Home » Script to search for a string in an entire SQL Server database

Script to search for a string in an entire SQL Server database

by Vlad Drumea

This post contains a script that I’ve written and used a few times when I’ve needed to search for a string in an entire SQL Server database.

You can find more of my scripts by checking out the SQL Server Scripts category of my blog.

What it does

The script can search for a string in SQL Server database by doing the following steps:

  1. Uses the System Information Schema views to look for tables containing string (NVARCHAR, VARCHAR, CHAR, NCHAR, TEXT, and NTEXT) columns.
  2. Builds a WHERE clause based on the columns found in step 1 and the parameter values provided.
  3. Queries the matching record counts from tables identified at step 1 with the WHERE clause built during step 2.
  4. Stores info for tables with at least 1 matching record.
  5. Returns a summary and queries the identified tables to retrieve the relevant records.

Side-note: TEXT and NTEXT are deprecated, so you should look into switching to VARCHAR(MAX) and NVARCHAR(MAX).


I’m listing here only the parameters that can/should be provided with different values:

  • @SearchString – this is the string that you want to look for in all the tables of your database
  • @UseLike – set this to 1 if you’re not expecting an exact match (Column = @SearchString), 0 for partial match (Column LIKE '%'+@SearchString+'%')
  • @IsUnicode – set it to 1 if the string you’ve provided has Unicode characters and the target columns are N(VAR)CHAR and/or NTEXT, if not and you’re database uses mostly (VAR)CHAR and/or TEXT then set it to 0
  • @CaseSensitive – set it to 1 if you’re using a case-sensitive collation and are uncertain about the case of the string in the columns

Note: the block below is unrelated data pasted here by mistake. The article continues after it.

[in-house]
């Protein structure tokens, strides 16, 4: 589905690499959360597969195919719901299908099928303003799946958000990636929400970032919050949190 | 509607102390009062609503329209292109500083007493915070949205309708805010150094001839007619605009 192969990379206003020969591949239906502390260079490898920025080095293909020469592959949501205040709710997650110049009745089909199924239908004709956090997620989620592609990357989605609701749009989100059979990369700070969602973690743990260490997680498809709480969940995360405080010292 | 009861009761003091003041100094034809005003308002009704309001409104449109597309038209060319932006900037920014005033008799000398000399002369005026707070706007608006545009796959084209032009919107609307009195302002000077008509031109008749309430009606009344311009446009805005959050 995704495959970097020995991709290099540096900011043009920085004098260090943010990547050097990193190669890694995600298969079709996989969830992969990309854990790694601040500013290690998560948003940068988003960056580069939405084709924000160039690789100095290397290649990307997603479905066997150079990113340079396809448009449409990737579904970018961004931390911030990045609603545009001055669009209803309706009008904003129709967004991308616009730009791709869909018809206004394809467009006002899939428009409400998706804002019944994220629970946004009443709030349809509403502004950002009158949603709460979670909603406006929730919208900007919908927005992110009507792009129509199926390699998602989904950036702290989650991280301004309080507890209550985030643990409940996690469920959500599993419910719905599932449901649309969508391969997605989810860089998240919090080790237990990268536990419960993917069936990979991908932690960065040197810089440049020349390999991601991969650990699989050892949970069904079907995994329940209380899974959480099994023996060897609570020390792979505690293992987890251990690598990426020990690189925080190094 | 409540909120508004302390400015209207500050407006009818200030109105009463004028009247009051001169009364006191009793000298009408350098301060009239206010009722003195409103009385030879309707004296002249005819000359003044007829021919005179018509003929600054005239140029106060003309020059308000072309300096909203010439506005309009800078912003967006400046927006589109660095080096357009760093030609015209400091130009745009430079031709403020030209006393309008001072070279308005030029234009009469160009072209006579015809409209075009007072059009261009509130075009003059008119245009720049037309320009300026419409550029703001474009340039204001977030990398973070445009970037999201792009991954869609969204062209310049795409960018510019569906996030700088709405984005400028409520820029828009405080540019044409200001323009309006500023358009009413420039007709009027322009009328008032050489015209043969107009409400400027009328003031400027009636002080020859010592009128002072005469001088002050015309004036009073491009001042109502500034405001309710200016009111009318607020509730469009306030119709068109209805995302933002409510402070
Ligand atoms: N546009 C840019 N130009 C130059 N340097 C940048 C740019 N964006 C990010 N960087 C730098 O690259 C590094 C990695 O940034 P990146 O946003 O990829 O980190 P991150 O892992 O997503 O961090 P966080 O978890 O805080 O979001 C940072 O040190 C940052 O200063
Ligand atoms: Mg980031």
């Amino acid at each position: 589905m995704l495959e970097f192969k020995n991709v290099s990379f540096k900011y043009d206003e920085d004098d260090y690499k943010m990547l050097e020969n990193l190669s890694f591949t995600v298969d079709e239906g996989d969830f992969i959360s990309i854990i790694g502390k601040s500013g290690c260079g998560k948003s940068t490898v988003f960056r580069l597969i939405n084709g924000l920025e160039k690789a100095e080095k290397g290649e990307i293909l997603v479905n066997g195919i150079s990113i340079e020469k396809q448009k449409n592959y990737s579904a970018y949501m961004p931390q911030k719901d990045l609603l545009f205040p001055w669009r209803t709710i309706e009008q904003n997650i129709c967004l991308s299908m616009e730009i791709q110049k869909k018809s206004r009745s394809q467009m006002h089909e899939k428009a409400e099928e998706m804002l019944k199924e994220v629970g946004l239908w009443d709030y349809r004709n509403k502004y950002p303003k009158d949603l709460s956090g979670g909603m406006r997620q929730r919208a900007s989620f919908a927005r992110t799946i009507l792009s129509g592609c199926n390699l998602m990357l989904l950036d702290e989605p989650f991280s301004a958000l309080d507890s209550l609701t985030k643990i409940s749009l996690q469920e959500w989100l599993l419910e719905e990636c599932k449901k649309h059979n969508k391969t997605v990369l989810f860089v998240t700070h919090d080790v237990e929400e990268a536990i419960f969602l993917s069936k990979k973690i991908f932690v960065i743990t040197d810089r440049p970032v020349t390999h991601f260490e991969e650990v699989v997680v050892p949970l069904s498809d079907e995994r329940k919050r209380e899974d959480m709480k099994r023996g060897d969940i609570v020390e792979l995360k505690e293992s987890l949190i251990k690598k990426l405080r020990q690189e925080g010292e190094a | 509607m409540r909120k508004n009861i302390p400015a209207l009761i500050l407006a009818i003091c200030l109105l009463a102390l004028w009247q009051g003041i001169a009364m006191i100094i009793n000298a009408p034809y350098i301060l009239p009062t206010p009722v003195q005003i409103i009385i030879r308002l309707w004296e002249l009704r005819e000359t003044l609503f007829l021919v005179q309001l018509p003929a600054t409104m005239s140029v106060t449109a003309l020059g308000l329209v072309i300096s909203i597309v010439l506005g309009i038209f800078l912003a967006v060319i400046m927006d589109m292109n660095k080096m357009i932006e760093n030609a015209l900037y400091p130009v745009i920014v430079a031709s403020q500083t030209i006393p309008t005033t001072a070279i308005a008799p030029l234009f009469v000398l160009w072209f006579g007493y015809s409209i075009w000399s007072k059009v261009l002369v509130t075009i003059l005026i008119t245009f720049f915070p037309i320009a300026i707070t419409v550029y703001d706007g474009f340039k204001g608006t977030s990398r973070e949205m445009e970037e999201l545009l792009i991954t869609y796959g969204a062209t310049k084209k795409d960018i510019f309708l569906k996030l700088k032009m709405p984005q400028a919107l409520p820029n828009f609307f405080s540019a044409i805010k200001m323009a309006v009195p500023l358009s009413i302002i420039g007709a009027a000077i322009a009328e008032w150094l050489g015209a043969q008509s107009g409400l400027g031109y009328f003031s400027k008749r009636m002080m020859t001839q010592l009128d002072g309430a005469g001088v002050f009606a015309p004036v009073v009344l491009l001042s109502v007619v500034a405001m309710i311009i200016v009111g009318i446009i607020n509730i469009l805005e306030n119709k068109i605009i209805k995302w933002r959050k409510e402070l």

Note about potential performance impact

The performance of this script depends on a combination of factors:

  • The size of your database
  • Your table design and indexing strategy
  • The data type of your columns
  • The type of search you opt for

So on smaller databases this script performs ok in most situations, but the larger the database is the more you’d want to avoid @UseLike = 1, @CaseSensitive = 1, and make sure to match @IsUnicode to the data type used by the majority of your columns.

Obviously, I can’t stop you from running this with @UseLike = 1 on a 2TB database, but just know that you might have to wait a while for it to finish and it will also potentially block other operations in the process.


You can also find this script in my SQL Server Scripts repo.

Example result set

If any matches are found, the script returns multiple result sets.

The first result set is a summary consisting of the following:

  • the table name(s)
  • number of matching records per table
  • search string
  • WHERE clause
  • the query used to get the data from the identified table(s)

The subsequent result set(s) starts with a column containing the table name followed by the rest of the columns in said table.

The following is a demo result set from AdventureWorks2019 using “elizabeth” as the value for @SearchString, and with @IsUnicode, @UseLike, and @CaseSensitive all set to 1.

And that’s pretty much it. I needed to write variations of this a few times along the years and figured I could share it.

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Sab December 14, 2023 - 09:08

Very interesting .Thanks for sharing your tricks 🙂

Searching for a String in a SQL Server Database – Curated SQL December 15, 2023 - 15:05

[…] Vlad Drumea is looking for a string: […]


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